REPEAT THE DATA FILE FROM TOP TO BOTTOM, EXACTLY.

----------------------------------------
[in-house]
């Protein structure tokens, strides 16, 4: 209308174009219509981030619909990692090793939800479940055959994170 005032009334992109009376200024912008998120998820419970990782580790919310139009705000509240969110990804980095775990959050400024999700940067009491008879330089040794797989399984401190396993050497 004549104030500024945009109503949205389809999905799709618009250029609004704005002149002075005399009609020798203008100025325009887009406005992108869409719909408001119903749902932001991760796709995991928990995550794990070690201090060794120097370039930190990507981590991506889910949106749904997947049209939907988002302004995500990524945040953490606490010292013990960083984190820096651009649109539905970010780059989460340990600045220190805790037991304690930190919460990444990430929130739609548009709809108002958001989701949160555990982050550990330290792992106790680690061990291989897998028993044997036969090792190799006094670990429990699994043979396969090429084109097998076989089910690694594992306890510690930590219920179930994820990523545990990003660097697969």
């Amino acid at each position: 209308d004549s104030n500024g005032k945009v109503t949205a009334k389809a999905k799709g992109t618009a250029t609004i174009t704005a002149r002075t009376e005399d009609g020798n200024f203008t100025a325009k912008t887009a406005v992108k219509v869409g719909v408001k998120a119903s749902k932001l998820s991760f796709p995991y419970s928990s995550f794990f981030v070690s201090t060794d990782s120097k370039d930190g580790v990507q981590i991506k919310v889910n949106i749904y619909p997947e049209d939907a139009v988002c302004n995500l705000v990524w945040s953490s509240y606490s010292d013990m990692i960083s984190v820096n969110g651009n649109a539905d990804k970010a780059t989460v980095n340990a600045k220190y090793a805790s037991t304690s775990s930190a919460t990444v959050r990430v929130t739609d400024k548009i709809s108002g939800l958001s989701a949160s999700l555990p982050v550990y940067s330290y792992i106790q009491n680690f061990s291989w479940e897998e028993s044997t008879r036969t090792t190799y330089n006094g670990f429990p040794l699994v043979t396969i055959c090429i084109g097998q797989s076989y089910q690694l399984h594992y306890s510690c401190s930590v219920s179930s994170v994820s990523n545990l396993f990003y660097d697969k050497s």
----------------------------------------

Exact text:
[in-house]
């Protein structure tokens, strides 16, 4: 209308174009219509981030619909990692090793939800479940055959994170 005032009334992109009376200024912008998120998820419970990782580790919310139009705000509240969110990804980095775990959050400024999700940067009491008879330089040794797989399984401190396993050497 004549104030500024945009109503949205389809999905799709618009250029609004704005002149002075005399009609020798203008100025325009887009406005992108869409719909408001119903749902932001991760796709995991928990995550794990070690201090060794120097370039930190990507981590991506889910949106749904997947049209939907988002302004995500990524945040953490606490010292013990960083984190820096651009649109539905970010780059989460340990600045220190805790037991304690930190919460990444990430929130739609548009709809108002958001989701949160555990982050550990330290792992106790680690061990291989897998028993044997036969090792190799006094670990429990699994043979396969090429084109097998076989089910690694594992306890510690930590219920179930994820990523545990990003660097697969």
């Amino acid at each position: 209308d004549s104030n500024g005032k945009v109503t949205a009334k389809a999905k799709g992109t618009a250029t609004i174009t704005a002149r002075t009376e005399d009609g020798n200024f203008t100025a325009k912008t887009a406005v992108k219509v869409g719909v408001k998120a119903s749902k932001l998820s991760f796709p995991y419970s928990s995550f794990f981030v070690s201090t060794d990782s120097k370039d930190g580790v990507q981590i991506k919310v889910n949106i749904y619909p997947e049209d939907a139009v988002c302004n995500l705000v990524w945040s953490s509240y606490s010292d013990m990692i960083s984190v820096n969110g651009n649109a539905d990804k970010a780059t989460v980095n340990a600045k220190y090793a805790s037991t304690s775990s930190a919460t990444v959050r990430v929130t739609d400024k548009i709809s108002g939800l958001s989701a949160s999700l555990p982050v550990y940067s330290y792992i106790q009491n680690f061990s291989w479940e897998e028993s044997t008879r036969t090792t190799y330089n006094g670990f429990p040794l699994v043979t396969i055959c090429i084109g097998q797989s076989y089910q690694l399984h594992y306890s510690c401190s930590v219920s179930s994170v994820s990523n545990l396993f990003y660097d697969k050497s």